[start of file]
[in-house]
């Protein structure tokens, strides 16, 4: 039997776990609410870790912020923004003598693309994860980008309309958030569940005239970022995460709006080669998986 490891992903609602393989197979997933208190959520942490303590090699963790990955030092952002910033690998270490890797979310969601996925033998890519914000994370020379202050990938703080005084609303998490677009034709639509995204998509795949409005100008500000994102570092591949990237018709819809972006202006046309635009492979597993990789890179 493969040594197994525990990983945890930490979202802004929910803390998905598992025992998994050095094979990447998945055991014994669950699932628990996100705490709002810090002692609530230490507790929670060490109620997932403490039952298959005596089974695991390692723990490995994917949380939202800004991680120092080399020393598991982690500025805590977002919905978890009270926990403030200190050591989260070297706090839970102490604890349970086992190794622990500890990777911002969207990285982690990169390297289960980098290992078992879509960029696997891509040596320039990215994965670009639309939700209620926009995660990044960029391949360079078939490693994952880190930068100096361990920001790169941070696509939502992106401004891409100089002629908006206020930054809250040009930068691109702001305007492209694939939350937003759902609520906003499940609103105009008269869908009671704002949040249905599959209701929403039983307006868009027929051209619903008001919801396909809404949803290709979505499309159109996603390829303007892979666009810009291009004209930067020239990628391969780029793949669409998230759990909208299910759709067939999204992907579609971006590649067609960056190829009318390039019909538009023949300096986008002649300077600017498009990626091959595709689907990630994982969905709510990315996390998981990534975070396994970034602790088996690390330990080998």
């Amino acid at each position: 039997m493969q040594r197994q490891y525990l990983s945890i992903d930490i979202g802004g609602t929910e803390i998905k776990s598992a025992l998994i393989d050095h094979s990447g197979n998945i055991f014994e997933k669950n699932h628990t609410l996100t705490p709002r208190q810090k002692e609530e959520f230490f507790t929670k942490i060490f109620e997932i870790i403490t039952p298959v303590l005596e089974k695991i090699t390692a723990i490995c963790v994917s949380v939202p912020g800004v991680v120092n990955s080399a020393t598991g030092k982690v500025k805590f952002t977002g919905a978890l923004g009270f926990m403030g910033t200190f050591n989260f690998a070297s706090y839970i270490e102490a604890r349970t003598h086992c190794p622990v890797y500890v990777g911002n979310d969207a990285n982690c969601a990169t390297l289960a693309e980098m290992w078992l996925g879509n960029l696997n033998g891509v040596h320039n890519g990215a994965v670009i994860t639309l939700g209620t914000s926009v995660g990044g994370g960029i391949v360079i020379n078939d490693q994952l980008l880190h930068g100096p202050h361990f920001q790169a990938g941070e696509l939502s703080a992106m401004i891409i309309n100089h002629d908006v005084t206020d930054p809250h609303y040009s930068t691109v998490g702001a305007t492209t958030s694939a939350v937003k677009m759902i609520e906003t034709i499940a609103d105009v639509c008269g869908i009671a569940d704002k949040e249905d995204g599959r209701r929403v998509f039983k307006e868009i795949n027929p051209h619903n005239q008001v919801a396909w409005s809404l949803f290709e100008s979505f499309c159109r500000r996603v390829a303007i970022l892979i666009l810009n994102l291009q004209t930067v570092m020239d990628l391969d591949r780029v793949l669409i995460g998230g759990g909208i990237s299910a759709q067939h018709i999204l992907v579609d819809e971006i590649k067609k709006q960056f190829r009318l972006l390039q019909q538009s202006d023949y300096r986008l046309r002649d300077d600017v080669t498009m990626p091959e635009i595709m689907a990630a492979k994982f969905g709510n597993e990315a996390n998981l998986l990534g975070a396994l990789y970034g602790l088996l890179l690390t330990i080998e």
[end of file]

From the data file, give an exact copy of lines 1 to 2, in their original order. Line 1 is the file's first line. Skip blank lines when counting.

[in-house]
């Protein structure tokens, strides 16, 4: 039997776990609410870790912020923004003598693309994860980008309309958030569940005239970022995460709006080669998986 490891992903609602393989197979997933208190959520942490303590090699963790990955030092952002910033690998270490890797979310969601996925033998890519914000994370020379202050990938703080005084609303998490677009034709639509995204998509795949409005100008500000994102570092591949990237018709819809972006202006046309635009492979597993990789890179 493969040594197994525990990983945890930490979202802004929910803390998905598992025992998994050095094979990447998945055991014994669950699932628990996100705490709002810090002692609530230490507790929670060490109620997932403490039952298959005596089974695991390692723990490995994917949380939202800004991680120092080399020393598991982690500025805590977002919905978890009270926990403030200190050591989260070297706090839970102490604890349970086992190794622990500890990777911002969207990285982690990169390297289960980098290992078992879509960029696997891509040596320039990215994965670009639309939700209620926009995660990044960029391949360079078939490693994952880190930068100096361990920001790169941070696509939502992106401004891409100089002629908006206020930054809250040009930068691109702001305007492209694939939350937003759902609520906003499940609103105009008269869908009671704002949040249905599959209701929403039983307006868009027929051209619903008001919801396909809404949803290709979505499309159109996603390829303007892979666009810009291009004209930067020239990628391969780029793949669409998230759990909208299910759709067939999204992907579609971006590649067609960056190829009318390039019909538009023949300096986008002649300077600017498009990626091959595709689907990630994982969905709510990315996390998981990534975070396994970034602790088996690390330990080998």